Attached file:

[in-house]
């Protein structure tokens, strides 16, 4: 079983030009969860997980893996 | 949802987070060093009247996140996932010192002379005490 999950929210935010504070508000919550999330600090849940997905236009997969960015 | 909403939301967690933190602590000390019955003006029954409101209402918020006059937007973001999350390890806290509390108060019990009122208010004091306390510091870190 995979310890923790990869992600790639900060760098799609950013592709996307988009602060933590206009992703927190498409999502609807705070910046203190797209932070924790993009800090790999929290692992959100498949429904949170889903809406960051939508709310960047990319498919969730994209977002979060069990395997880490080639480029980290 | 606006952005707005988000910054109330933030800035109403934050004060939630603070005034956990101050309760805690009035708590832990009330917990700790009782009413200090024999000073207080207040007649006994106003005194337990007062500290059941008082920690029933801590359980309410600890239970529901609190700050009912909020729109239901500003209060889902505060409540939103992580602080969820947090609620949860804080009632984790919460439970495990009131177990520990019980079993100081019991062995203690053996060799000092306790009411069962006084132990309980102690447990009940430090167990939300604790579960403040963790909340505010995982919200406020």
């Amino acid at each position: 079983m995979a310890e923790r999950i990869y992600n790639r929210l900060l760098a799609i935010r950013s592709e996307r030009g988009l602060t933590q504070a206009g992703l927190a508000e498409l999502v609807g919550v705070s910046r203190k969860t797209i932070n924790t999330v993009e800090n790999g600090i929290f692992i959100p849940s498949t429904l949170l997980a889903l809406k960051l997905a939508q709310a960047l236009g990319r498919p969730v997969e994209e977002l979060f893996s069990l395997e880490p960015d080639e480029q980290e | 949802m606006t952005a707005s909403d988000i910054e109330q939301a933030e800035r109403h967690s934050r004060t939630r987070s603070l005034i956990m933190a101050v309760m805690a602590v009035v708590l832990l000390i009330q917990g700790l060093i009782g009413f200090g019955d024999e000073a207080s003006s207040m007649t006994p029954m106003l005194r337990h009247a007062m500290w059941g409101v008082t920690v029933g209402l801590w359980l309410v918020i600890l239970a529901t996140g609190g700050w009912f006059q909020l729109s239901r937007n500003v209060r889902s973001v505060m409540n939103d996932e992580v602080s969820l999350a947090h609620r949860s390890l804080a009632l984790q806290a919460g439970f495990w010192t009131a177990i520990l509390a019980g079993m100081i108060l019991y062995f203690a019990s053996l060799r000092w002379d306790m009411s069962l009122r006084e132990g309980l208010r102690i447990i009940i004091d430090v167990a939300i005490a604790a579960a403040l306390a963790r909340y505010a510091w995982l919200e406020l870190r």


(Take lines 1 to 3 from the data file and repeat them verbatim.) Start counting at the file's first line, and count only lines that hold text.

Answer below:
[in-house]
């Protein structure tokens, strides 16, 4: 079983030009969860997980893996 | 949802987070060093009247996140996932010192002379005490 999950929210935010504070508000919550999330600090849940997905236009997969960015 | 909403939301967690933190602590000390019955003006029954409101209402918020006059937007973001999350390890806290509390108060019990009122208010004091306390510091870190 995979310890923790990869992600790639900060760098799609950013592709996307988009602060933590206009992703927190498409999502609807705070910046203190797209932070924790993009800090790999929290692992959100498949429904949170889903809406960051939508709310960047990319498919969730994209977002979060069990395997880490080639480029980290 | 606006952005707005988000910054109330933030800035109403934050004060939630603070005034956990101050309760805690009035708590832990009330917990700790009782009413200090024999000073207080207040007649006994106003005194337990007062500290059941008082920690029933801590359980309410600890239970529901609190700050009912909020729109239901500003209060889902505060409540939103992580602080969820947090609620949860804080009632984790919460439970495990009131177990520990019980079993100081019991062995203690053996060799000092306790009411069962006084132990309980102690447990009940430090167990939300604790579960403040963790909340505010995982919200406020």
């Amino acid at each position: 079983m995979a310890e923790r999950i990869y992600n790639r929210l900060l760098a799609i935010r950013s592709e996307r030009g988009l602060t933590q504070a206009g992703l927190a508000e498409l999502v609807g919550v705070s910046r203190k969860t797209i932070n924790t999330v993009e800090n790999g600090i929290f692992i959100p849940s498949t429904l949170l997980a889903l809406k960051l997905a939508q709310a960047l236009g990319r498919p969730v997969e994209e977002l979060f893996s069990l395997e880490p960015d080639e480029q980290e | 949802m606006t952005a707005s909403d988000i910054e109330q939301a933030e800035r109403h967690s934050r004060t939630r987070s603070l005034i956990m933190a101050v309760m805690a602590v009035v708590l832990l000390i009330q917990g700790l060093i009782g009413f200090g019955d024999e000073a207080s003006s207040m007649t006994p029954m106003l005194r337990h009247a007062m500290w059941g409101v008082t920690v029933g209402l801590w359980l309410v918020i600890l239970a529901t996140g609190g700050w009912f006059q909020l729109s239901r937007n500003v209060r889902s973001v505060m409540n939103d996932e992580v602080s969820l999350a947090h609620r949860s390890l804080a009632l984790q806290a919460g439970f495990w010192t009131a177990i520990l509390a019980g079993m100081i108060l019991y062995f203690a019990s053996l060799r000092w002379d306790m009411s069962l009122r006084e132990g309980l208010r102690i447990i009940i004091d430090v167990a939300i005490a604790a579960a403040l306390a963790r909340y505010a510091w995982l919200e406020l870190r």